In general, human solitude has grown over the years, and websites like Facebook only increase our tendencies to feel isolated and alone. According to The Atlantic "in 1950, less than 10 percent of American households contained only one person," but nowadays nearly 27 percent of households house one person. And as countless studies have already proven, living alone is a chief cause of depression and anxiety.
Many experts argue that the pressure to be on Facebook coupled with rejected friend requests, hurtful commentary, and a list of hundreds of "friends" to follow can lead us to feel depressed, anxious, and stressed. But, as expected, there is another side to this argument.
No, Facebook does not cause depression
A more recent news report released just last week countered the belief that "Facebook Depression" was a real ailment. In fact, the university study mentioned in the news report strongly suggests that Facebook has no linkage to feelings of depression in its users.
A mental health story on MSNBC discussed the disputed belief that Facebook causes feelings of depression. The story refers to a study conducted by Wisconsin-Madison University in which 190 students, aged 18-23, were surveyed about the effects their Facebook exposure caused. As part of the study, the students were screened for depression and separated into categories based on their overall Facebook usage, ranging from high use, average use, and low use.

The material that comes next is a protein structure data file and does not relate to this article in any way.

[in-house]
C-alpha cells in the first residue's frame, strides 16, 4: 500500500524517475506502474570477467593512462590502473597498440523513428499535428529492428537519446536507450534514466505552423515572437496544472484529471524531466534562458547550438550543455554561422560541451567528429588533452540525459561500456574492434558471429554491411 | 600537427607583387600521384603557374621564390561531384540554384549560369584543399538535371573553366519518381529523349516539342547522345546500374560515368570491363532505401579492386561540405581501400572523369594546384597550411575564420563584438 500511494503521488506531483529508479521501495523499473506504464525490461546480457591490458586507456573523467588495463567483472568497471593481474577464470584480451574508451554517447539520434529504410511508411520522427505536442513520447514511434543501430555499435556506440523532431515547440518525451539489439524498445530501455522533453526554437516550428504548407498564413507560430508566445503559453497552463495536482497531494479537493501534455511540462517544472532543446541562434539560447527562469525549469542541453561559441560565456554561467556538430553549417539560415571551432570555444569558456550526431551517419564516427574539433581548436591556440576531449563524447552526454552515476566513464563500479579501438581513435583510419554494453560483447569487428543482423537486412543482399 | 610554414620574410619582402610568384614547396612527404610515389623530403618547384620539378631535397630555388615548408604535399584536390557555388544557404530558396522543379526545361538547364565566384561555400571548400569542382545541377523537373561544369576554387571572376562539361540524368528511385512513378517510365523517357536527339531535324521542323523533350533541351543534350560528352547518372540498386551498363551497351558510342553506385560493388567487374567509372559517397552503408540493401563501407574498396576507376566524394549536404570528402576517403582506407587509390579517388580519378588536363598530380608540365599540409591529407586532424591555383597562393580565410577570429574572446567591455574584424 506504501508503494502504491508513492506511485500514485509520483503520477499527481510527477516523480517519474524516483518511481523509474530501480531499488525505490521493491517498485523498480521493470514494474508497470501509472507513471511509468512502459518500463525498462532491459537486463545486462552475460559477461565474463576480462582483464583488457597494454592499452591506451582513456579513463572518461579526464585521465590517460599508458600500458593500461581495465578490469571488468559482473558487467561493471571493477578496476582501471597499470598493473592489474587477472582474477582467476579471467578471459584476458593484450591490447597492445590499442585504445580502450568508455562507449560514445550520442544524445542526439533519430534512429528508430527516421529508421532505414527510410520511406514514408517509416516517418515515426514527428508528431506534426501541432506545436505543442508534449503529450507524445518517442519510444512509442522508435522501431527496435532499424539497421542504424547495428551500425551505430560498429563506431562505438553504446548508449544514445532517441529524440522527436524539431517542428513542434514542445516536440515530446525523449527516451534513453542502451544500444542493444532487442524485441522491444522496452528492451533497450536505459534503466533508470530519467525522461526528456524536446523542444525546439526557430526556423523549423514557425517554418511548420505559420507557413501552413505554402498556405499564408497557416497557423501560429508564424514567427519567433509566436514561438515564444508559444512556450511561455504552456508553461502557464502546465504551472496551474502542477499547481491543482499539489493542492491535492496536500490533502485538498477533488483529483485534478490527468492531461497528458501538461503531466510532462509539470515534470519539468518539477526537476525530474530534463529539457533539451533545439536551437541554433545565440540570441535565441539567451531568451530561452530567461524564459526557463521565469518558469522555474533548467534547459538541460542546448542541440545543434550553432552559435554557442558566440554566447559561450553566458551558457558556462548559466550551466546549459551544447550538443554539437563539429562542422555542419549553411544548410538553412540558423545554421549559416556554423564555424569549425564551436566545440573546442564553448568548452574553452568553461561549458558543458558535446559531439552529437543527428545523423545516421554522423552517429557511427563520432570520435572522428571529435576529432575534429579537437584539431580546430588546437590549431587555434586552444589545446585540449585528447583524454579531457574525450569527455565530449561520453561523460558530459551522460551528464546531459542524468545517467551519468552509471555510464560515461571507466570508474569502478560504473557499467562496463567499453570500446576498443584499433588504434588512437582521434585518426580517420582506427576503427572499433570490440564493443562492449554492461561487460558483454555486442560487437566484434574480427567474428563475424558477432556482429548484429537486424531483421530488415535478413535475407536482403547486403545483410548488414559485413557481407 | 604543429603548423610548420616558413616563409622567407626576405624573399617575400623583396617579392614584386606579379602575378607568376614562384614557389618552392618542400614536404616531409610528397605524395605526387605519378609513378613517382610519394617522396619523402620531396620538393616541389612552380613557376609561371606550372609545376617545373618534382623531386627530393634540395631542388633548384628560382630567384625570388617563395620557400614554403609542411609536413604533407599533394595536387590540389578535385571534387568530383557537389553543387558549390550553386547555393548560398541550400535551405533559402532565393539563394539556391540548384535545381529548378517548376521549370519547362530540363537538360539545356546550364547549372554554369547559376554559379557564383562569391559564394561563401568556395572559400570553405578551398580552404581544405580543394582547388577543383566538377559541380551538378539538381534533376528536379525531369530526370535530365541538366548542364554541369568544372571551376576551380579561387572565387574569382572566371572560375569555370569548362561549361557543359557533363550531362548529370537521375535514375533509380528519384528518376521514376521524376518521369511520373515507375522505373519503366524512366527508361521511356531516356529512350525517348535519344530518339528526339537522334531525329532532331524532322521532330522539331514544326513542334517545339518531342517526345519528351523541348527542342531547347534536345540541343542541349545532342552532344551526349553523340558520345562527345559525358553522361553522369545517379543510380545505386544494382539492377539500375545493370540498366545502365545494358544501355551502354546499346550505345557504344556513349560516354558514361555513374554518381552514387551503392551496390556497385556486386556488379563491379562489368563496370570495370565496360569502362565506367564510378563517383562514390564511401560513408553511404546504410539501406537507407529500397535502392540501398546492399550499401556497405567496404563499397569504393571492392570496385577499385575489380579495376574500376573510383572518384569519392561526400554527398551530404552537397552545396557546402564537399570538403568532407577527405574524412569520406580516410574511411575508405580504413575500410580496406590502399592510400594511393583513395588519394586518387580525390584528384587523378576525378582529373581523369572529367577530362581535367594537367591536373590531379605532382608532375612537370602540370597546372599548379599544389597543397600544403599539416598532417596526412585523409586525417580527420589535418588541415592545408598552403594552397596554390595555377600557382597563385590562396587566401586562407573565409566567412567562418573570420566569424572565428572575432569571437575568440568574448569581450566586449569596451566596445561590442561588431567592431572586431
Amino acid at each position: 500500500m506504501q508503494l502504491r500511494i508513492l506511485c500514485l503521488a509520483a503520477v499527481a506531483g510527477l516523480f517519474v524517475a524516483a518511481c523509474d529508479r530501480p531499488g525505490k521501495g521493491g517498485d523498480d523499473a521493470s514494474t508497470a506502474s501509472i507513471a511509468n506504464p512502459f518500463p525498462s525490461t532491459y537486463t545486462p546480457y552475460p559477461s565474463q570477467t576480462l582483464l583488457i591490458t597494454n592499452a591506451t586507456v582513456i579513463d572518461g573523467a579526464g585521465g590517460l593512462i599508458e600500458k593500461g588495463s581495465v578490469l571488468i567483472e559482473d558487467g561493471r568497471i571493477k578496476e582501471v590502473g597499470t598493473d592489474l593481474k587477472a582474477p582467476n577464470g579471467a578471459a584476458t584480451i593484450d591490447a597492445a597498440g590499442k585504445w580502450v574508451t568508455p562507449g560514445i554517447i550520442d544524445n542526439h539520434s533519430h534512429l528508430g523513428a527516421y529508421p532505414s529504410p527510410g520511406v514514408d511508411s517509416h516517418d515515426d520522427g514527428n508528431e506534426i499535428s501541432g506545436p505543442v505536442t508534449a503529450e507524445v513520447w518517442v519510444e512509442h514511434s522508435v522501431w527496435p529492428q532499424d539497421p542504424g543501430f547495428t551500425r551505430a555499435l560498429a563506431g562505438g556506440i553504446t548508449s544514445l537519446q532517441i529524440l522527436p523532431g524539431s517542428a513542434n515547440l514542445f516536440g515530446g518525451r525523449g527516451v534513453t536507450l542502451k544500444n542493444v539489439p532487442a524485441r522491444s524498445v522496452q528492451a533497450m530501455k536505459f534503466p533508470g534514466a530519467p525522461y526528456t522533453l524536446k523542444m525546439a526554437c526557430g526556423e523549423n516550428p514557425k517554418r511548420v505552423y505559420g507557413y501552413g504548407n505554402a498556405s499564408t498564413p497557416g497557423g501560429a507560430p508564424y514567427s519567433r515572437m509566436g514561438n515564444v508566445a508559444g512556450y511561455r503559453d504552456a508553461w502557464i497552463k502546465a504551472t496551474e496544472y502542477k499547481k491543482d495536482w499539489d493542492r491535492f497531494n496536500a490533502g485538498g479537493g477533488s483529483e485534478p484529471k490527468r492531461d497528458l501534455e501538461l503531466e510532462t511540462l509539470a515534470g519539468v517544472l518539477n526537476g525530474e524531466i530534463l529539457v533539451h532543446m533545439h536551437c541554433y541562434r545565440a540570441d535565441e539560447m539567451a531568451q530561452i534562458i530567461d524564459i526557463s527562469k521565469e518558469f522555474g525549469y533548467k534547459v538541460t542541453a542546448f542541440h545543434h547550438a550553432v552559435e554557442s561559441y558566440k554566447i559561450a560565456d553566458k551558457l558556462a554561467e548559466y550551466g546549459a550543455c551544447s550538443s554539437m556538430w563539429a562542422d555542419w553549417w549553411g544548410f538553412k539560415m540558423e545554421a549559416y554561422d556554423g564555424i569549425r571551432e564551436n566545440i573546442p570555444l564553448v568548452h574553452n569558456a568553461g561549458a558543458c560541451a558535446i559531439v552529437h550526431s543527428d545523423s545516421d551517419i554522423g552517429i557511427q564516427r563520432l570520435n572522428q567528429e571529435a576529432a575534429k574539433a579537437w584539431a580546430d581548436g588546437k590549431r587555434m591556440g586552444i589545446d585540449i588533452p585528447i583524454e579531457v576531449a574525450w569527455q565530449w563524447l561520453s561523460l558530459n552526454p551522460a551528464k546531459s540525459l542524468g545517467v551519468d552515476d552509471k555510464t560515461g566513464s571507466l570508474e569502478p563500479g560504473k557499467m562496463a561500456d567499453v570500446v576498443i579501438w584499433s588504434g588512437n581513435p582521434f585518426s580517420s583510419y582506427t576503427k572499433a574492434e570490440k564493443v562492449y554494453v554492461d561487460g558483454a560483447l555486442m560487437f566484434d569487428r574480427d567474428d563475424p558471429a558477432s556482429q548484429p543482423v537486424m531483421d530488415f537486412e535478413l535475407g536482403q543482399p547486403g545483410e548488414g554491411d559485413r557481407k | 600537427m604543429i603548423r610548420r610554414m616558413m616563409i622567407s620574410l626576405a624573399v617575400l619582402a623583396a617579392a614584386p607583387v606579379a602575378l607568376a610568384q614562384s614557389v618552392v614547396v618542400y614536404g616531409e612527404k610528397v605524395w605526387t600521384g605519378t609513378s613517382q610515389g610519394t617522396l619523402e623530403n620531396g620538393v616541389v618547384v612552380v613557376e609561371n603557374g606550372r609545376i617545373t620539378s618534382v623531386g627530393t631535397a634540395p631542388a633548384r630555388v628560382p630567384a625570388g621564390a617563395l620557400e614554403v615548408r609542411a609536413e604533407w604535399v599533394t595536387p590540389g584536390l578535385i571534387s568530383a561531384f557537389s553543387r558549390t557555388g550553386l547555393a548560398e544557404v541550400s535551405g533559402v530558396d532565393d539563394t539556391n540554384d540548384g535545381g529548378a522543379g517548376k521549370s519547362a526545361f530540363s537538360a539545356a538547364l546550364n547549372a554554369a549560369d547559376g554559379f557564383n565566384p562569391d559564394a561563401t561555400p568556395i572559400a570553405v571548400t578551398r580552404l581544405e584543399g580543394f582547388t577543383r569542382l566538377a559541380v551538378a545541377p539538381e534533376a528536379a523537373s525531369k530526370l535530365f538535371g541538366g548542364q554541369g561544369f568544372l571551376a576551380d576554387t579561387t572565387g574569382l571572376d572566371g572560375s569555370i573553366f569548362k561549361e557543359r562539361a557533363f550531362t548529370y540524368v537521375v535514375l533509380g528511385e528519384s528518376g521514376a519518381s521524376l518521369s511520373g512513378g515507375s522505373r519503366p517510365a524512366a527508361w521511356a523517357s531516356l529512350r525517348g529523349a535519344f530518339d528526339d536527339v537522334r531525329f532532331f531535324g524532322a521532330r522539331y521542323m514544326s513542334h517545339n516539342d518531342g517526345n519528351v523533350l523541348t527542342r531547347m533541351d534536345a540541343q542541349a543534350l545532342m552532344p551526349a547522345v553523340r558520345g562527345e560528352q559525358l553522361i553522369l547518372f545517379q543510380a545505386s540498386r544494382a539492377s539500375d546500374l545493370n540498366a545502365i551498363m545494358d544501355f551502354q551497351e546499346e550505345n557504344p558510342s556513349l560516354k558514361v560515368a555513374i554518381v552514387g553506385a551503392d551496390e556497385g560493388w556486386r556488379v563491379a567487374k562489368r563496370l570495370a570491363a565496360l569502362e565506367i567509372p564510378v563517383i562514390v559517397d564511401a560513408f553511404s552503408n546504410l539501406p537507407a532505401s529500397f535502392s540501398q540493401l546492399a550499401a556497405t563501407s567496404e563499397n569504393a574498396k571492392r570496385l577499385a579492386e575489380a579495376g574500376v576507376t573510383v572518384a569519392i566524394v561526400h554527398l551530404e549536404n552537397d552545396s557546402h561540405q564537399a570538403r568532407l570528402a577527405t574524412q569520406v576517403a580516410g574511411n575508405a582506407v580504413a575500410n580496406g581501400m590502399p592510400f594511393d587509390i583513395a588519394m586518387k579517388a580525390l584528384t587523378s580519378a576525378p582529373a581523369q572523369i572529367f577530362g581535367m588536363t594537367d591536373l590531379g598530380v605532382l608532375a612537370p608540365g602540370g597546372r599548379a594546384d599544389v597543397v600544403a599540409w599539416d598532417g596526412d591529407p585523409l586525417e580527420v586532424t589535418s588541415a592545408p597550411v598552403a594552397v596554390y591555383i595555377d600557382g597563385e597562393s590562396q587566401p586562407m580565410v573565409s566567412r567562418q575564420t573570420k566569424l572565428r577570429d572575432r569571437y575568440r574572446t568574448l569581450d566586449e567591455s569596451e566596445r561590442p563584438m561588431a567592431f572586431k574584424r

In the end, the study found that students "who spent the most time on Facebook were no more likely to be depressed than those who spent just a few minutes a day on the site."
Furthering the study's point, in opinion column from The Huffington Post, journalist Larry Magid firmly disputed the belief in Facebook depression. He believes a number of previous reports failed to take into account some crucial nuances and details in their research, such as verifying the emotional states of users before they ever used Facebook and the quality of friendships a user had established with their "friends" on Facebook.
Throughout my inquiry and research into whether or not Facebook caused depression, I hoped that I would uncover some definitive, concrete answers. Yet, as I suspect is the case in most any phenomenon, we can never really give a definitive yes or no answer to anything. Some of us may be more inclined to being depressed and Facebook only fuels that fire. Others might be perfectly content all the time, in spite of all the loneliness Facebook is suspected to create.
In this case, I'll let you decide for yourself how Facebook affects your emotional state. If it seems to be affecting you negatively, perhaps dial back your usage and talk to a professional. If it is doing no such thing, then, by all means, keep using it in an appropriate manner.
This is a guest post by Kristie Lewis. A blogger who writes about the construction management industry, Kristie knows that not all construction management careers are the same. You can contact her directly at Kristie.firstname.lastname@example.org.